The most effective method to reduce claim denials is to improve a hospital’s clean claims rate. Submitting accurate and complete claims the first time around is the secret to lower claim denial rates. However, no matter how diligent a hospital is – claim denials will happen. So what can a hospital do to lower claim denials and improve their clean claims rate?

Businessman with a card that reads, claim denied, for advice on lowering claim denial rates

When a hospital has a claim denied, that revenue can be lost. Forever. That is if appropriate actions are not taken promptly.

[Receive Information About: How to Choose a Denial Management Solution]

Every day in our line of work we see common occurrences that account for the majority of claims denials. We look to other industry thought leaders and combine our professional experience to bring you:

Expert Tips on How to Lower Claim Denial Rates

1. Uncover the Root Cause of Most Denials

Susan Eilman, a senior healthcare consultant for revenue cycle transformation at Hayes Management Consulting, shared revenue cycle management advice with Becker’s Hospital Review in a recent interview. She explains how important it is to get to the root cause for most denials by continuously asking the question, “why”.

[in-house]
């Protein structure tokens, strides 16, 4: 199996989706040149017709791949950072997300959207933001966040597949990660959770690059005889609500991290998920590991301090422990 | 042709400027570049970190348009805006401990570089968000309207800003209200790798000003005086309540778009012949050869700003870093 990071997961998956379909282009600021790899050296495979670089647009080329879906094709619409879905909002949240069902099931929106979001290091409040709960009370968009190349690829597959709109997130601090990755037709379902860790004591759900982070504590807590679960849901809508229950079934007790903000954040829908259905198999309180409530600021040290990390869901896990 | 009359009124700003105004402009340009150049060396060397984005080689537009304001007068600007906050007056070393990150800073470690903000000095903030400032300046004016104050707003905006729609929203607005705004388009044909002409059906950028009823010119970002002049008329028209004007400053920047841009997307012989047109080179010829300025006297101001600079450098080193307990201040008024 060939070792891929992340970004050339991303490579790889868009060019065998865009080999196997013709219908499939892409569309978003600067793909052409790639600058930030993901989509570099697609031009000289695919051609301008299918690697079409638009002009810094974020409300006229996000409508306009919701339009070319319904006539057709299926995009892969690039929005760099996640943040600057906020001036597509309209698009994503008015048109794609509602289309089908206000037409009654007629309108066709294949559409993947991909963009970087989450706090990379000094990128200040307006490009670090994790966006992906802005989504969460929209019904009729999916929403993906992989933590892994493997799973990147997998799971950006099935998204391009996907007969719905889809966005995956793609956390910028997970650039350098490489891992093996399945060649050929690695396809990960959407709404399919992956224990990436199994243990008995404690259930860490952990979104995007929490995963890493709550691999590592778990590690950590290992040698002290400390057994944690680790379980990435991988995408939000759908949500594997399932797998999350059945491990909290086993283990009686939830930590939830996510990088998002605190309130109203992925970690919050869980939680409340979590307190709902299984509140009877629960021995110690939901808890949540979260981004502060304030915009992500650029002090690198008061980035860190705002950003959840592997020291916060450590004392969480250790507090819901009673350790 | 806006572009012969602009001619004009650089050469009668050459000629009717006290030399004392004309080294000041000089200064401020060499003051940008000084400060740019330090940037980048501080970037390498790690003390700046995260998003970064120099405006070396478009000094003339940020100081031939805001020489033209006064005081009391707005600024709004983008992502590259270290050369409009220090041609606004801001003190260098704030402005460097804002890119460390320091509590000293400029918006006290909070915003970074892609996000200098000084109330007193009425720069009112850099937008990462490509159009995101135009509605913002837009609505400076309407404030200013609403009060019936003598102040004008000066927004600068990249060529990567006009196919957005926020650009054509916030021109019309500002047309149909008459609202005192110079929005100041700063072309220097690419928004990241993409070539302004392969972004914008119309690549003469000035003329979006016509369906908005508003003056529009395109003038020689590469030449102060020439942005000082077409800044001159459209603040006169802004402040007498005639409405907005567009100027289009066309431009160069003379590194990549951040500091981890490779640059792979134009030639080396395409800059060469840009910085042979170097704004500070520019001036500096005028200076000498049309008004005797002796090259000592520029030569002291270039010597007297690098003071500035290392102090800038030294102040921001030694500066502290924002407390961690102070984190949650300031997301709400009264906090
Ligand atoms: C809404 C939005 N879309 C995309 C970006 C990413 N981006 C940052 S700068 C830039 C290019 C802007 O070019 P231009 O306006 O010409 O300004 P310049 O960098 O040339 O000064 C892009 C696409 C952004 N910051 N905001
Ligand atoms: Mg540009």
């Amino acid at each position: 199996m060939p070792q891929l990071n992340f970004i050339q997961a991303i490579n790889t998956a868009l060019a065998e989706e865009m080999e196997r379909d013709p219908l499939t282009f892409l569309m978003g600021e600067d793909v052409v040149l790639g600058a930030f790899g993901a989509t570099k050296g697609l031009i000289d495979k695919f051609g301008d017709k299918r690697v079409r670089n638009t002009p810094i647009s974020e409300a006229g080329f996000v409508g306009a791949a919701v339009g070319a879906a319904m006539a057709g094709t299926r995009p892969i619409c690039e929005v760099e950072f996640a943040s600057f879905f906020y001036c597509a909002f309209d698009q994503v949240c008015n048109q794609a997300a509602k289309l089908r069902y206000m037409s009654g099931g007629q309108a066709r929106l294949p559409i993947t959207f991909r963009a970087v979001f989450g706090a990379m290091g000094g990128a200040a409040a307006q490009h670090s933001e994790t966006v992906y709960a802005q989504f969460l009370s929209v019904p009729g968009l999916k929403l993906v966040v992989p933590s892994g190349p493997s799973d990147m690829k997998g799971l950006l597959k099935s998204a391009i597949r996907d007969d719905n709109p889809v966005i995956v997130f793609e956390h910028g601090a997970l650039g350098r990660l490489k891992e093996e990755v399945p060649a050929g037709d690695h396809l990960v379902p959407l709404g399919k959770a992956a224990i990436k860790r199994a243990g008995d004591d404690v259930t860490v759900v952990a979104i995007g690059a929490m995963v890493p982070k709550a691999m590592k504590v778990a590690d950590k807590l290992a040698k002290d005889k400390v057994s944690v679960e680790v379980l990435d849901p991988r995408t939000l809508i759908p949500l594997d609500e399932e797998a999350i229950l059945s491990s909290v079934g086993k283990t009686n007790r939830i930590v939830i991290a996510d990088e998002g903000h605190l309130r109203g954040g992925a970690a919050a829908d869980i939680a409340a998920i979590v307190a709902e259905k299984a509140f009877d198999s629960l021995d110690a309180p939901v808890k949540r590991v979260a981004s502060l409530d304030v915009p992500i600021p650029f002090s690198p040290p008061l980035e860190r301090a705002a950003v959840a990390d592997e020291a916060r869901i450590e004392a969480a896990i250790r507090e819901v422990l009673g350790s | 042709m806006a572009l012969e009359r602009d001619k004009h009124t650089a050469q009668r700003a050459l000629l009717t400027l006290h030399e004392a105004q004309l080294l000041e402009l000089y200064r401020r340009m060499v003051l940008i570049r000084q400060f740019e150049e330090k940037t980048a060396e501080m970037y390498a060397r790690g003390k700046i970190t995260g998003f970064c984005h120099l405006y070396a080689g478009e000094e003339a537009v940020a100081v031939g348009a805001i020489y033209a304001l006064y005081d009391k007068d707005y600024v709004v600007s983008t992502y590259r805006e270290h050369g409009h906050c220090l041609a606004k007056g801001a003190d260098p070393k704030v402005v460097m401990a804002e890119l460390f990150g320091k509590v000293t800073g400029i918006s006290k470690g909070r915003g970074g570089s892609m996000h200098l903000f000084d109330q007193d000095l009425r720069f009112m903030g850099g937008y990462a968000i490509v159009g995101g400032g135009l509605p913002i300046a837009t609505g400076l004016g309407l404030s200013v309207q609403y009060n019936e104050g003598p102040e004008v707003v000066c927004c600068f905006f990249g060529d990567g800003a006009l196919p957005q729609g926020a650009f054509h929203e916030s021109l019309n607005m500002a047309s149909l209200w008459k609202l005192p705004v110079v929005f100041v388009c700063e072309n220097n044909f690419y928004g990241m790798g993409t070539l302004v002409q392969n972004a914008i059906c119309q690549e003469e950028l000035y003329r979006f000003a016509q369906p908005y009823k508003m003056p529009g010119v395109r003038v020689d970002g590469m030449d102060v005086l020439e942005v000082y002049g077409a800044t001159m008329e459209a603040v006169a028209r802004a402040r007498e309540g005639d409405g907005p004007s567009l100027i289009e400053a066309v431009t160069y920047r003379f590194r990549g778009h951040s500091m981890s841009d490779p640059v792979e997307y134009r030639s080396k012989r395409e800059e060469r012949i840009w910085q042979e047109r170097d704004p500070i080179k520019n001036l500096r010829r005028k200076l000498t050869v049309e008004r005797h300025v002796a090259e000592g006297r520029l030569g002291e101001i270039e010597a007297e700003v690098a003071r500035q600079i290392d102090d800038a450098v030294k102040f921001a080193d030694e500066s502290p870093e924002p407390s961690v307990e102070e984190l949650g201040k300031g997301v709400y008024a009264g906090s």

Eilman shares a story about her recent work with a revenue cycle director that identified a specific clinic with a denial rate of 42 percent. When asked why the location had this high rate when the industry standard is less than five percent, the director researched and quickly discovered that the newest access management staff was incorrectly terming the insurance that had gone inactive. The problem was quickly resolved with adequate training on the use of the facility’s insurance verification tool, terming of inactive insurance, and the collection of copays at point-of-service. According to Eilman:

“Continue to ask ‘why’ for every denial until the root cause is exposed. Once the solution is determined, then strategize and develop a plan of action to diminish the reoccurrence.”